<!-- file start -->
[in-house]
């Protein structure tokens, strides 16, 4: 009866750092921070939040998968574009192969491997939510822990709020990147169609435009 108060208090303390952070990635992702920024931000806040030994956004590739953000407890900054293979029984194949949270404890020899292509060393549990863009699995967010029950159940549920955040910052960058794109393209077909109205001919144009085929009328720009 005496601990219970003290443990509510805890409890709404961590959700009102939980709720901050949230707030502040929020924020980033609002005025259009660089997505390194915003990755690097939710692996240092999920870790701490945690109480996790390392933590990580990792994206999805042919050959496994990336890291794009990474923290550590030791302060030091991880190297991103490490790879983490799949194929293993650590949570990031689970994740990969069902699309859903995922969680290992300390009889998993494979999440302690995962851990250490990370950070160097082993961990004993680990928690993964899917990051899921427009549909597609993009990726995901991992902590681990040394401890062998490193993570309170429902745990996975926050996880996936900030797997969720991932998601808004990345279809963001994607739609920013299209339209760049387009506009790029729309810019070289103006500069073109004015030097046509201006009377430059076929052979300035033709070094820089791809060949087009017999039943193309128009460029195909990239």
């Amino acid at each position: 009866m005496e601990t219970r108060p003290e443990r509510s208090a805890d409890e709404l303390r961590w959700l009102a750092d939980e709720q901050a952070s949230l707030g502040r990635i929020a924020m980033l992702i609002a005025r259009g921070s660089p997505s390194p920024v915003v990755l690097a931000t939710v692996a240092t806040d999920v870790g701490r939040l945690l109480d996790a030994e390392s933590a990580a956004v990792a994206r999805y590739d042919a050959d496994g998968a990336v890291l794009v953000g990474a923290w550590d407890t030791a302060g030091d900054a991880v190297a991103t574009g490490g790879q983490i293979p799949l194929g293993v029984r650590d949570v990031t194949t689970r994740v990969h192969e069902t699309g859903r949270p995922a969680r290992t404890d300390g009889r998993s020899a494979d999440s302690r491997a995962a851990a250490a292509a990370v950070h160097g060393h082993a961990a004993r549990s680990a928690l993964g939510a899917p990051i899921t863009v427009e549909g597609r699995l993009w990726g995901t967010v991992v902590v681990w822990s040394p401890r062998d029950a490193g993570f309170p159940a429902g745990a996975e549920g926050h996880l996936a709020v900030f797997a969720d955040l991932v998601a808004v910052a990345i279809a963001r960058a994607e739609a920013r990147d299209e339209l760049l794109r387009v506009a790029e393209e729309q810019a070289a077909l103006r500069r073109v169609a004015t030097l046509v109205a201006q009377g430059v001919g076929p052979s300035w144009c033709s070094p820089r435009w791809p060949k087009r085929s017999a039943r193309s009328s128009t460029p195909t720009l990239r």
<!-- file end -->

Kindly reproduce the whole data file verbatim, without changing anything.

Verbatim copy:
[in-house]
């Protein structure tokens, strides 16, 4: 009866750092921070939040998968574009192969491997939510822990709020990147169609435009 108060208090303390952070990635992702920024931000806040030994956004590739953000407890900054293979029984194949949270404890020899292509060393549990863009699995967010029950159940549920955040910052960058794109393209077909109205001919144009085929009328720009 005496601990219970003290443990509510805890409890709404961590959700009102939980709720901050949230707030502040929020924020980033609002005025259009660089997505390194915003990755690097939710692996240092999920870790701490945690109480996790390392933590990580990792994206999805042919050959496994990336890291794009990474923290550590030791302060030091991880190297991103490490790879983490799949194929293993650590949570990031689970994740990969069902699309859903995922969680290992300390009889998993494979999440302690995962851990250490990370950070160097082993961990004993680990928690993964899917990051899921427009549909597609993009990726995901991992902590681990040394401890062998490193993570309170429902745990996975926050996880996936900030797997969720991932998601808004990345279809963001994607739609920013299209339209760049387009506009790029729309810019070289103006500069073109004015030097046509201006009377430059076929052979300035033709070094820089791809060949087009017999039943193309128009460029195909990239």
């Amino acid at each position: 009866m005496e601990t219970r108060p003290e443990r509510s208090a805890d409890e709404l303390r961590w959700l009102a750092d939980e709720q901050a952070s949230l707030g502040r990635i929020a924020m980033l992702i609002a005025r259009g921070s660089p997505s390194p920024v915003v990755l690097a931000t939710v692996a240092t806040d999920v870790g701490r939040l945690l109480d996790a030994e390392s933590a990580a956004v990792a994206r999805y590739d042919a050959d496994g998968a990336v890291l794009v953000g990474a923290w550590d407890t030791a302060g030091d900054a991880v190297a991103t574009g490490g790879q983490i293979p799949l194929g293993v029984r650590d949570v990031t194949t689970r994740v990969h192969e069902t699309g859903r949270p995922a969680r290992t404890d300390g009889r998993s020899a494979d999440s302690r491997a995962a851990a250490a292509a990370v950070h160097g060393h082993a961990a004993r549990s680990a928690l993964g939510a899917p990051i899921t863009v427009e549909g597609r699995l993009w990726g995901t967010v991992v902590v681990w822990s040394p401890r062998d029950a490193g993570f309170p159940a429902g745990a996975e549920g926050h996880l996936a709020v900030f797997a969720d955040l991932v998601a808004v910052a990345i279809a963001r960058a994607e739609a920013r990147d299209e339209l760049l794109r387009v506009a790029e393209e729309q810019a070289a077909l103006r500069r073109v169609a004015t030097l046509v109205a201006q009377g430059v001919g076929p052979s300035w144009c033709s070094p820089r435009w791809p060949k087009r085929s017999a039943r193309s009328s128009t460029p195909t720009l990239r």